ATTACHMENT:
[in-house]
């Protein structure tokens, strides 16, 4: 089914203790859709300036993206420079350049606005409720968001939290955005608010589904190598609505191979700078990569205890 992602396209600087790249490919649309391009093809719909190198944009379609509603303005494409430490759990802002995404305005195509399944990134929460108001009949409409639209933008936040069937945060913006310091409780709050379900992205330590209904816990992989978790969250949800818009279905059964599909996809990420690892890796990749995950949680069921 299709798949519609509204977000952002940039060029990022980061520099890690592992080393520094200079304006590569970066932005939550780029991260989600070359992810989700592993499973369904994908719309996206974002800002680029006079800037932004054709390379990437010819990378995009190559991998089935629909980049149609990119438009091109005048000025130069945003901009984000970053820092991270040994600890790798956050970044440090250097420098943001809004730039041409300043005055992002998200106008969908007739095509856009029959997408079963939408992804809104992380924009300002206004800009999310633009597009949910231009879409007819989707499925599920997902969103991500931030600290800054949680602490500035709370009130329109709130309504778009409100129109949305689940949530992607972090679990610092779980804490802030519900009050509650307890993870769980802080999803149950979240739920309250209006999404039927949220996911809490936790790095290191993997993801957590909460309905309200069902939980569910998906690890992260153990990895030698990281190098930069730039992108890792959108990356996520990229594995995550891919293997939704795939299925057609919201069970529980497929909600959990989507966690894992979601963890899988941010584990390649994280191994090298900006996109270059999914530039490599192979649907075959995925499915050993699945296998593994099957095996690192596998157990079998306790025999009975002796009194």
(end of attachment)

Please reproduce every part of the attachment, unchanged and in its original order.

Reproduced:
[in-house]
């Protein structure tokens, strides 16, 4: 089914203790859709300036993206420079350049606005409720968001939290955005608010589904190598609505191979700078990569205890 992602396209600087790249490919649309391009093809719909190198944009379609509603303005494409430490759990802002995404305005195509399944990134929460108001009949409409639209933008936040069937945060913006310091409780709050379900992205330590209904816990992989978790969250949800818009279905059964599909996809990420690892890796990749995950949680069921 299709798949519609509204977000952002940039060029990022980061520099890690592992080393520094200079304006590569970066932005939550780029991260989600070359992810989700592993499973369904994908719309996206974002800002680029006079800037932004054709390379990437010819990378995009190559991998089935629909980049149609990119438009091109005048000025130069945003901009984000970053820092991270040994600890790798956050970044440090250097420098943001809004730039041409300043005055992002998200106008969908007739095509856009029959997408079963939408992804809104992380924009300002206004800009999310633009597009949910231009879409007819989707499925599920997902969103991500931030600290800054949680602490500035709370009130329109709130309504778009409100129109949305689940949530992607972090679990610092779980804490802030519900009050509650307890993870769980802080999803149950979240739920309250209006999404039927949220996911809490936790790095290191993997993801957590909460309905309200069902939980569910998906690890992260153990990895030698990281190098930069730039992108890792959108990356996520990229594995995550891919293997939704795939299925057609919201069970529980497929909600959990989507966690894992979601963890899988941010584990390649994280191994090298900006996109270059999914530039490599192979649907075959995925499915050993699945296998593994099957095996690192596998157990079998306790025999009975002796009194």